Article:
'Hospital of the Future' Report Urges Major Changes
OAKBROOK TERRACE, Ill., Nov. 20 /PRNewswire-USNewswire/ -- A report released today from The Joint Commission offers guiding principles and actions for the hospital of the future to meet the daunting challenges of older and sicker patients, patient safety and quality of care, economics and the work force. As these challenges escalate, hospitals can lead the effort to meet these demands.
Health Care at the Crossroads: Guiding Principles for the Development of the Hospital of the Future contends that hospitals must respond in new ways as escalating health care costs are hitting record highs and the conditions and care needs of hospitalized patients are growing more complex. The report is the work of an expert panel comprising hospital executives and clinical leaders, as well as experts in technology, health care economics, hospital design and patient safety. The roundtable analyzed how socio-economic trends, technology, the physical environment of care, patient-centered care values and ongoing staffing challenges will impact the hospital of the future.
"The importance of hospital-based care will not diminish in the future, but hospitals will have to meet the high expectations of the public and all stakeholders in an increasingly challenging environment," says Mark R. Chassin, M.D., M.P.P., M.P.H.., president, The Joint Commission. "As they have been in the past, hospitals must be equally transformative as the future unfolds. The Joint Commission urges hospitals and public policymakers to use the principles in this report to achieve that aim."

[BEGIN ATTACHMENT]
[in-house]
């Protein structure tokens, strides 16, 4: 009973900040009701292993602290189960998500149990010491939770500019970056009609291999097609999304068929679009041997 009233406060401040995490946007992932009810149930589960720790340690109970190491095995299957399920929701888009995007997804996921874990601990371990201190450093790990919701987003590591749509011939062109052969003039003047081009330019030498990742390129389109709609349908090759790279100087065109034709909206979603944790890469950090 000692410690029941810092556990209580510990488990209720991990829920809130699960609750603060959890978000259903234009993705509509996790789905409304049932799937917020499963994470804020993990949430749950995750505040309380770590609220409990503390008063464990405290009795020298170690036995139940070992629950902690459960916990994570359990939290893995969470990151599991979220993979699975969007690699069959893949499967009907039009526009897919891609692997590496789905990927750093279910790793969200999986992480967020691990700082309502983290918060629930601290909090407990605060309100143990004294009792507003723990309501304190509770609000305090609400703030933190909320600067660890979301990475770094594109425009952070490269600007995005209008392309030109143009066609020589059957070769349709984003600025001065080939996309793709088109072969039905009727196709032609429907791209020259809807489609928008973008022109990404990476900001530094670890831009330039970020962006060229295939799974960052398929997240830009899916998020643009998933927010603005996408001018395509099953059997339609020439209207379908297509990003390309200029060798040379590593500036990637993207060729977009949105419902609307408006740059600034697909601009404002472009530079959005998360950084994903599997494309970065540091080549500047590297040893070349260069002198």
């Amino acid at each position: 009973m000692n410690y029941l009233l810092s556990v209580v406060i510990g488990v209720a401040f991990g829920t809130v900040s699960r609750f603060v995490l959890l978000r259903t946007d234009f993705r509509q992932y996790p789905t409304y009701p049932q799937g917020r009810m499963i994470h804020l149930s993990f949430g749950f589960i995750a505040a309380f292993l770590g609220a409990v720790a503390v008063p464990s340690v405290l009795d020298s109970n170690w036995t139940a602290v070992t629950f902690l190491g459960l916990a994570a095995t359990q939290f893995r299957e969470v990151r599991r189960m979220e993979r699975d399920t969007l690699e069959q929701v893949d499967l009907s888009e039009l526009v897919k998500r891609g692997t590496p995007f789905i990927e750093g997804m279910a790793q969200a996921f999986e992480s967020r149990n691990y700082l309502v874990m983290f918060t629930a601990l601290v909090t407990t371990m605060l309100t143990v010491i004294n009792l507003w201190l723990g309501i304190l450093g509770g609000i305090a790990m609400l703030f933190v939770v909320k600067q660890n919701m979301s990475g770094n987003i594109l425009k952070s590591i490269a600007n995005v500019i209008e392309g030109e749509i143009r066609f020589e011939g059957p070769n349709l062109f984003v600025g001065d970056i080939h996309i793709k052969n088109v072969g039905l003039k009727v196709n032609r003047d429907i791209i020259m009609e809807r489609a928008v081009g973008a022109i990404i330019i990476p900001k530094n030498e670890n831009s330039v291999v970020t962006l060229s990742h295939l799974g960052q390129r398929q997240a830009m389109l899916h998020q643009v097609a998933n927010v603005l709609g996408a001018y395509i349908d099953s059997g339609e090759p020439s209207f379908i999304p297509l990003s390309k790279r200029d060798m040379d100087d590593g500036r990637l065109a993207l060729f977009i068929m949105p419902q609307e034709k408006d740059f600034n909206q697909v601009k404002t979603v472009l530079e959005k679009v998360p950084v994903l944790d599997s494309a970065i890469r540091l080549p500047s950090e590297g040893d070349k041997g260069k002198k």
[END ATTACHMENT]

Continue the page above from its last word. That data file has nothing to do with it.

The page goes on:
"The Joint Commission has brought together broad expertise in health care to point to directions for optimizing health care in hospitals. Hospitals have an enduring role in the delivery of health care and have provided major contributions to enhancing the treatment of disease," says Herbert Pardes, M.D., President and CEO, New York Presbyterian Hospital and New York Presbyterian Healthcare System and roundtable chair. "Looking forward, this white paper describes issues ranging from technology to personnel, patient relationships, and fiscal and architectural design among many other ways hospitals can enhance health care for all patients."